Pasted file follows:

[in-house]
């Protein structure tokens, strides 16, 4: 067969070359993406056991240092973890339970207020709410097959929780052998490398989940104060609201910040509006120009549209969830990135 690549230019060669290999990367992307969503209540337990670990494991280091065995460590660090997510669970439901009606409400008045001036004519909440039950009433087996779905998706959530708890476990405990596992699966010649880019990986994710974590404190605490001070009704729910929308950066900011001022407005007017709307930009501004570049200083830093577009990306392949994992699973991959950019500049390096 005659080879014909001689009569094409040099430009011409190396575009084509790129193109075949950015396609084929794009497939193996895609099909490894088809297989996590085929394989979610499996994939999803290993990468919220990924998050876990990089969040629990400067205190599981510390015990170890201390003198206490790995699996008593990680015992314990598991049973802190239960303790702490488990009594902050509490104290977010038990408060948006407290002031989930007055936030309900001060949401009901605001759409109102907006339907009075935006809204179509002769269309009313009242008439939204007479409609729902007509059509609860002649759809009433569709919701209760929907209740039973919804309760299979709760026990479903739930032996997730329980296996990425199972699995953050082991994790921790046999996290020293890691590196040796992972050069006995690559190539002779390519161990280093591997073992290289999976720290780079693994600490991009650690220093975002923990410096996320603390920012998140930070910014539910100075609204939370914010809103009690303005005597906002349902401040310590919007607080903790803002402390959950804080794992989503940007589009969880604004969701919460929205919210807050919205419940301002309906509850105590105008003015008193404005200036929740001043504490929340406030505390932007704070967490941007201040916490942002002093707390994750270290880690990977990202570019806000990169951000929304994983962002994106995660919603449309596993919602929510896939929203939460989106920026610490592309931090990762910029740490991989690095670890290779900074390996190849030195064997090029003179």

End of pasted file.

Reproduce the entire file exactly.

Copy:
[in-house]
């Protein structure tokens, strides 16, 4: 067969070359993406056991240092973890339970207020709410097959929780052998490398989940104060609201910040509006120009549209969830990135 690549230019060669290999990367992307969503209540337990670990494991280091065995460590660090997510669970439901009606409400008045001036004519909440039950009433087996779905998706959530708890476990405990596992699966010649880019990986994710974590404190605490001070009704729910929308950066900011001022407005007017709307930009501004570049200083830093577009990306392949994992699973991959950019500049390096 005659080879014909001689009569094409040099430009011409190396575009084509790129193109075949950015396609084929794009497939193996895609099909490894088809297989996590085929394989979610499996994939999803290993990468919220990924998050876990990089969040629990400067205190599981510390015990170890201390003198206490790995699996008593990680015992314990598991049973802190239960303790702490488990009594902050509490104290977010038990408060948006407290002031989930007055936030309900001060949401009901605001759409109102907006339907009075935006809204179509002769269309009313009242008439939204007479409609729902007509059509609860002649759809009433569709919701209760929907209740039973919804309760299979709760026990479903739930032996997730329980296996990425199972699995953050082991994790921790046999996290020293890691590196040796992972050069006995690559190539002779390519161990280093591997073992290289999976720290780079693994600490991009650690220093975002923990410096996320603390920012998140930070910014539910100075609204939370914010809103009690303005005597906002349902401040310590919007607080903790803002402390959950804080794992989503940007589009969880604004969701919460929205919210807050919205419940301002309906509850105590105008003015008193404005200036929740001043504490929340406030505390932007704070967490941007201040916490942002002093707390994750270290880690990977990202570019806000990169951000929304994983962002994106995660919603449309596993919602929510896939929203939460989106920026610490592309931090990762910029740490991989690095670890290779900074390996190849030195064997090029003179």